Denver Terrell Davis wanted to keep playing. His knees just wouldn't cooperate.
After struggling with injuries for nearly four years, Davis announced that tonight's preseason game against the San Francisco 49ers would be his final appearance in a Denver Broncos uniform.
"Unless some new technology comes along real soon," Davis said Saturday, "there's a good chance I'll never see the field again."
He considered trying to work through his latest ailment a degenerative condition in his left knee but doctors could not guarantee further treatment would alleviate the pain and swelling.
So instead of enduring another round of rehabilitation and wondering if he will play again, the 29-year-old Davis decided to end his career after just seven seasons. He will go on injured reserve Tuesday, allowing him to walk out in front of the fans one final time today.
"He wanted to go out on his own terms and he wanted some finality," Davis' agent Neil Schwartz said. "It means a great deal for him to walk out of the tunnel at Mile High one last time. He would shake the hands of all 75,000 people there if he could."
Davis' longevity leaves his place in history in doubt.
His 6,413 yards over his first four years in the league are the second-most in history over that span.
He finished his career with 7,607 yards, putting him ahead of five modern-day running backs already in the Hall of Fame Leroy Kelly, Hugh McElhenny, Lenny Moore, Gale Sayers and Doak Walker.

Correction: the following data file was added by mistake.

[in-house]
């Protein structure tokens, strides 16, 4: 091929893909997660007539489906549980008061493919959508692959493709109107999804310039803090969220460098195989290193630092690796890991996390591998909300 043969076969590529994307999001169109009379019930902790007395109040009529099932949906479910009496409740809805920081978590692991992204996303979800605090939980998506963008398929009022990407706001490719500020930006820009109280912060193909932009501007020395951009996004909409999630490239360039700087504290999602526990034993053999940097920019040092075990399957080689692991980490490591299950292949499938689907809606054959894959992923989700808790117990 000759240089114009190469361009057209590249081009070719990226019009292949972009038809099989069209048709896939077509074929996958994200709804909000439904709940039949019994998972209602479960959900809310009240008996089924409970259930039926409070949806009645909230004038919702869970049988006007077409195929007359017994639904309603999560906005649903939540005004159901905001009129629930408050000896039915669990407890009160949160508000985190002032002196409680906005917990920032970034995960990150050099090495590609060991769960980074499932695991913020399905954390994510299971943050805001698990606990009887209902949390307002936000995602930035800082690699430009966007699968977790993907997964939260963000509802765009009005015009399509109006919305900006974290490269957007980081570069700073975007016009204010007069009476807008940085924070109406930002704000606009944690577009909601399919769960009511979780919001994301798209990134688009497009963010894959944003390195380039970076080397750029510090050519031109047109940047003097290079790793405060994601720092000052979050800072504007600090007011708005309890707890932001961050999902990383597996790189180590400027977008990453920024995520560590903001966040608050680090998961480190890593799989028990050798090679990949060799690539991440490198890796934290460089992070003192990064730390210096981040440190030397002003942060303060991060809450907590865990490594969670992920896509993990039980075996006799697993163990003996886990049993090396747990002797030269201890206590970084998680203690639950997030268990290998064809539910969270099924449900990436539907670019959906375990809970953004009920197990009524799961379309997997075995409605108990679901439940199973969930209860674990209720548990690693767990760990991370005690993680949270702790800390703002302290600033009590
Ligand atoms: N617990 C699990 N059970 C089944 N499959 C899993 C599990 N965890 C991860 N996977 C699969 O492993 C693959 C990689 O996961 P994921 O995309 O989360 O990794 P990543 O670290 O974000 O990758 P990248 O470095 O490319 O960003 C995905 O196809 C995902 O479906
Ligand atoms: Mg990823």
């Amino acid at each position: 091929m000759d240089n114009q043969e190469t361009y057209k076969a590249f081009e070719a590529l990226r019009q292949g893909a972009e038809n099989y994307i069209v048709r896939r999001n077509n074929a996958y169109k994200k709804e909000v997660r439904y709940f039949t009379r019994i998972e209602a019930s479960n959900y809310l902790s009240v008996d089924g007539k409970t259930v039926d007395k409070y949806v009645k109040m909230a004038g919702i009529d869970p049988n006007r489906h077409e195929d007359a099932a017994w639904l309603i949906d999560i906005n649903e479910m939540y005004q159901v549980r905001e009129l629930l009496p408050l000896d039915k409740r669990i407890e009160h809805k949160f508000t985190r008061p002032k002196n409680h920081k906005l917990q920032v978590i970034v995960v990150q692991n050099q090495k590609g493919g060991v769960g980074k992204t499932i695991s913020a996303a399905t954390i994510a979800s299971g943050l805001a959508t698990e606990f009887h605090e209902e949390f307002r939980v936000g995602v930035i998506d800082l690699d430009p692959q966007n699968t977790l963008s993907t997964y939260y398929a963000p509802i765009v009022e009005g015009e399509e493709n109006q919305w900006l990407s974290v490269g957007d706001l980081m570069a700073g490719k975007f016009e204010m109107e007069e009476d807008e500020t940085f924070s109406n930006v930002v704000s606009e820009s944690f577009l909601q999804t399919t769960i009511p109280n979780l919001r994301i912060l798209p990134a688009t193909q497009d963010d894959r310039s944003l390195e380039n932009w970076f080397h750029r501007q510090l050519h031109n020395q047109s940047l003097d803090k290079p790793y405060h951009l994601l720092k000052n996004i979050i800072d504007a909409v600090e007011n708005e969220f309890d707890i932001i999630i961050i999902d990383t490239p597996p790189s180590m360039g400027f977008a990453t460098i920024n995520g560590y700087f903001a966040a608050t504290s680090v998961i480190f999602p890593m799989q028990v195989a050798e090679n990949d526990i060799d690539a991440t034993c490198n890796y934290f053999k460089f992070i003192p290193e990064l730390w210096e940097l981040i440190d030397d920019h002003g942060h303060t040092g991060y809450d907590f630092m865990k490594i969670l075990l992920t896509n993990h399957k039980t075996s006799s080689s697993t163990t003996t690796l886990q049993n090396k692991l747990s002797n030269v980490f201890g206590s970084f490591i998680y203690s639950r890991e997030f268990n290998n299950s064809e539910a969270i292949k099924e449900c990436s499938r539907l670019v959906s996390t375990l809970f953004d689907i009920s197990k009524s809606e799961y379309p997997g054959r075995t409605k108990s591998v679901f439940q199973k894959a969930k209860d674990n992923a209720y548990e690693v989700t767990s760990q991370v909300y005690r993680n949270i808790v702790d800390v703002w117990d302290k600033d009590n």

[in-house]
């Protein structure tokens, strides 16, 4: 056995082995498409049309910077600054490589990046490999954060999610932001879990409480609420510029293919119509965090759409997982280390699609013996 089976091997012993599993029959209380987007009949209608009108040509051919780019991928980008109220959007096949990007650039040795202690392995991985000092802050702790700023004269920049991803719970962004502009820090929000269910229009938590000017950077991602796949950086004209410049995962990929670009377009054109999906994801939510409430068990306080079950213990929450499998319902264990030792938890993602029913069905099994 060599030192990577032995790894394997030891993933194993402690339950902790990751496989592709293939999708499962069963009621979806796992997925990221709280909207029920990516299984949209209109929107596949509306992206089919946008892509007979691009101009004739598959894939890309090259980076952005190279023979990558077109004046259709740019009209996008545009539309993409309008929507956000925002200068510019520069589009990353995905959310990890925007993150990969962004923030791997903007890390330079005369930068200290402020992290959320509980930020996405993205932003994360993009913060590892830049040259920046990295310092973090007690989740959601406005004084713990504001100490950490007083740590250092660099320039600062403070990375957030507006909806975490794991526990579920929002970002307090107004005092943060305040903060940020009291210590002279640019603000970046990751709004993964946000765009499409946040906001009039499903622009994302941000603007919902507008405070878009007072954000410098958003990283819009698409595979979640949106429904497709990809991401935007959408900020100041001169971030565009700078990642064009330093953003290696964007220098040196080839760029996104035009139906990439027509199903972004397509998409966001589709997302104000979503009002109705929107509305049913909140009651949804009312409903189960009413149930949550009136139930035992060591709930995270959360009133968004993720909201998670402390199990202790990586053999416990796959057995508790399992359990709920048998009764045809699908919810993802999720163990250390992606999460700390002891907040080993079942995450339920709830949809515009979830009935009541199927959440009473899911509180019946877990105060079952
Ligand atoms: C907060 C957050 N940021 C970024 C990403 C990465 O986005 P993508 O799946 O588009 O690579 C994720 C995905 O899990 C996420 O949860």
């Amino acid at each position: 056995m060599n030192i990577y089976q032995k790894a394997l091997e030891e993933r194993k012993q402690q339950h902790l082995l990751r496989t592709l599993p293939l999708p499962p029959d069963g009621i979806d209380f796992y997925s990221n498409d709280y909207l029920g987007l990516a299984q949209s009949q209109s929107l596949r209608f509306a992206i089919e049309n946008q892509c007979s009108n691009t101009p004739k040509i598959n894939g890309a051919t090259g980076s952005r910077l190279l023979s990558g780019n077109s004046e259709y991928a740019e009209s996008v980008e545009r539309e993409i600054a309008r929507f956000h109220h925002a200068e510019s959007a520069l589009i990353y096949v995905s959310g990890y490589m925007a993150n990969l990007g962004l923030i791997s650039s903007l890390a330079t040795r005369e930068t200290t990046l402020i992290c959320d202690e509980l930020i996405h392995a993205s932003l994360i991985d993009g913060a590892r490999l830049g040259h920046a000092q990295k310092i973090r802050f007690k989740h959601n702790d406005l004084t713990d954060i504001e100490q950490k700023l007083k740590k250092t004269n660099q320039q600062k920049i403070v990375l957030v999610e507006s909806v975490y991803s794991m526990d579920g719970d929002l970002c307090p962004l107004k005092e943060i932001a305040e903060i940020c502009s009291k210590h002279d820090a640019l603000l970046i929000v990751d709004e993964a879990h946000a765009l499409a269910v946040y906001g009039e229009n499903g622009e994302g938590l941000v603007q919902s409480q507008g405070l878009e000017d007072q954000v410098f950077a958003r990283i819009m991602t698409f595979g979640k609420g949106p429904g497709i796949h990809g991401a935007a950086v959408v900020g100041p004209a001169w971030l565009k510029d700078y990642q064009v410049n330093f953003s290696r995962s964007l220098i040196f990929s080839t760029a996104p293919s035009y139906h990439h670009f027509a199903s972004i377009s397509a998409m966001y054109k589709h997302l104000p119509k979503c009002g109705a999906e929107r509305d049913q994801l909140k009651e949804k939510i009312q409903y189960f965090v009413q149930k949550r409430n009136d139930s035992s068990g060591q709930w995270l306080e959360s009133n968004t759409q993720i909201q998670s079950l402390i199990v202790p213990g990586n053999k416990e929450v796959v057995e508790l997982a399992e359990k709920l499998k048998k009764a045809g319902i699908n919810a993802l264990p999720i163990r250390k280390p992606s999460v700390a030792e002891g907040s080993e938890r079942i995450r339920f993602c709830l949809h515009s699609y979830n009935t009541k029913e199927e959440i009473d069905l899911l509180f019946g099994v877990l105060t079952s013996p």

Davis also is one of four players to rush for more than 2,000 yards in a season. He won two Super Bowls and was one of just eight players to be MVP of the league and Super Bowl in a career.
"There have been a lot of 1,500-yard rushers in this league and guys who won MVP awards, but there haven't been very many guys that run for 2,000 yards and win the MVP and the Super Bowl," Broncos tight end Shannon Sharpe said. "I don't think you can say because he didn't play for 10 or 15 years that he shouldn't get in. From 1996-98, he was the best player in the game, bar none."
Davis, drafted in the sixth round in 1995, became one of the most popular and productive players in team history.
His best seasons came in 1997 and 1998.
In the 1997 season, Davis helped John Elway win his first Super Bowl and was chosen the game's MVP as the Broncos defeated Green Bay 31-24. Davis set five franchise records that season, including 1,750 yards and 15 rushing touchdowns.
The next season, he had 2,008 yards and won the MVP award, joining O.J. Simpson, Eric Dickerson and Barry Sanders as the only players to top 2,000.
"For three or four years, he was untouchable," Broncos center Tom Nalen said.